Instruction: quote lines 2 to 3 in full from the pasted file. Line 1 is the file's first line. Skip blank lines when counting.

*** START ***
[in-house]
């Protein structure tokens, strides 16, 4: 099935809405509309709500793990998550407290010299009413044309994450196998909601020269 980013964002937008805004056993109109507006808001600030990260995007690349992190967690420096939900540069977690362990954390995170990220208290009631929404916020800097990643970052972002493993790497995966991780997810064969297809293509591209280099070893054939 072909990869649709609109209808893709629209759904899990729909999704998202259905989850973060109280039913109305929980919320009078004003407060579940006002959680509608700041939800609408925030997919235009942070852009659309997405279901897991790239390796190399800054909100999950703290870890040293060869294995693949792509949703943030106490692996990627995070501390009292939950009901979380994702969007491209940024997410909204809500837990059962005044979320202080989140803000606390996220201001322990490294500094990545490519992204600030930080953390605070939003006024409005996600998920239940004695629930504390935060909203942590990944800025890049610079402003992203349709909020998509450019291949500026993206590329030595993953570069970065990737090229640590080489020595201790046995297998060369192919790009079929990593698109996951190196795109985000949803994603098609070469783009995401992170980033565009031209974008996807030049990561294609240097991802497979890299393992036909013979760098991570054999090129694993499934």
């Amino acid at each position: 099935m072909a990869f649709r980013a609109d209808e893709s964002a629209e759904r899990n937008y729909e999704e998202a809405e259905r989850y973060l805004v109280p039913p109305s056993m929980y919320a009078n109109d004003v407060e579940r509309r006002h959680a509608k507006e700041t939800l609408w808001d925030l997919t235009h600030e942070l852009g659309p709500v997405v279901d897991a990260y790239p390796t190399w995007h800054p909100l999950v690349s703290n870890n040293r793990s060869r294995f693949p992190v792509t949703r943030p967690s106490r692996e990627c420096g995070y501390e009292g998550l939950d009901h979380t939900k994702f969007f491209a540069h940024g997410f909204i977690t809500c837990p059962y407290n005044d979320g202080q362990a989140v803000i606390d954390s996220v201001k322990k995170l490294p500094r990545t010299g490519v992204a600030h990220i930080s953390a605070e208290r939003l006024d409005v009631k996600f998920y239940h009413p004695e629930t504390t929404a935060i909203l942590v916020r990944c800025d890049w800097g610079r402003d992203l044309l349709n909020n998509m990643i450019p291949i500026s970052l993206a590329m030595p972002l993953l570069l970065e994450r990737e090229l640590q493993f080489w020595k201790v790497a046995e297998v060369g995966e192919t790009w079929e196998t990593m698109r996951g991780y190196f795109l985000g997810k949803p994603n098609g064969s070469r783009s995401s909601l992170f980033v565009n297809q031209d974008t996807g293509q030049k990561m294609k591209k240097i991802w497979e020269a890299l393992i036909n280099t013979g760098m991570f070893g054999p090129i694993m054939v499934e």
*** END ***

């Protein structure tokens, strides 16, 4: 099935809405509309709500793990998550407290010299009413044309994450196998909601020269 980013964002937008805004056993109109507006808001600030990260995007690349992190967690420096939900540069977690362990954390995170990220208290009631929404916020800097990643970052972002493993790497995966991780997810064969297809293509591209280099070893054939 072909990869649709609109209808893709629209759904899990729909999704998202259905989850973060109280039913109305929980919320009078004003407060579940006002959680509608700041939800609408925030997919235009942070852009659309997405279901897991790239390796190399800054909100999950703290870890040293060869294995693949792509949703943030106490692996990627995070501390009292939950009901979380994702969007491209940024997410909204809500837990059962005044979320202080989140803000606390996220201001322990490294500094990545490519992204600030930080953390605070939003006024409005996600998920239940004695629930504390935060909203942590990944800025890049610079402003992203349709909020998509450019291949500026993206590329030595993953570069970065990737090229640590080489020595201790046995297998060369192919790009079929990593698109996951190196795109985000949803994603098609070469783009995401992170980033565009031209974008996807030049990561294609240097991802497979890299393992036909013979760098991570054999090129694993499934």
């Amino acid at each position: 099935m072909a990869f649709r980013a609109d209808e893709s964002a629209e759904r899990n937008y729909e999704e998202a809405e259905r989850y973060l805004v109280p039913p109305s056993m929980y919320a009078n109109d004003v407060e579940r509309r006002h959680a509608k507006e700041t939800l609408w808001d925030l997919t235009h600030e942070l852009g659309p709500v997405v279901d897991a990260y790239p390796t190399w995007h800054p909100l999950v690349s703290n870890n040293r793990s060869r294995f693949p992190v792509t949703r943030p967690s106490r692996e990627c420096g995070y501390e009292g998550l939950d009901h979380t939900k994702f969007f491209a540069h940024g997410f909204i977690t809500c837990p059962y407290n005044d979320g202080q362990a989140v803000i606390d954390s996220v201001k322990k995170l490294p500094r990545t010299g490519v992204a600030h990220i930080s953390a605070e208290r939003l006024d409005v009631k996600f998920y239940h009413p004695e629930t504390t929404a935060i909203l942590v916020r990944c800025d890049w800097g610079r402003d992203l044309l349709n909020n998509m990643i450019p291949i500026s970052l993206a590329m030595p972002l993953l570069l970065e994450r990737e090229l640590q493993f080489w020595k201790v790497a046995e297998v060369g995966e192919t790009w079929e196998t990593m698109r996951g991780y190196f795109l985000g997810k949803p994603n098609g064969s070469r783009s995401s909601l992170f980033v565009n297809q031209d974008t996807g293509q030049k990561m294609k591209k240097i991802w497979e020269a890299l393992i036909n280099t013979g760098m991570f070893g054999p090129i694993m054939v499934e």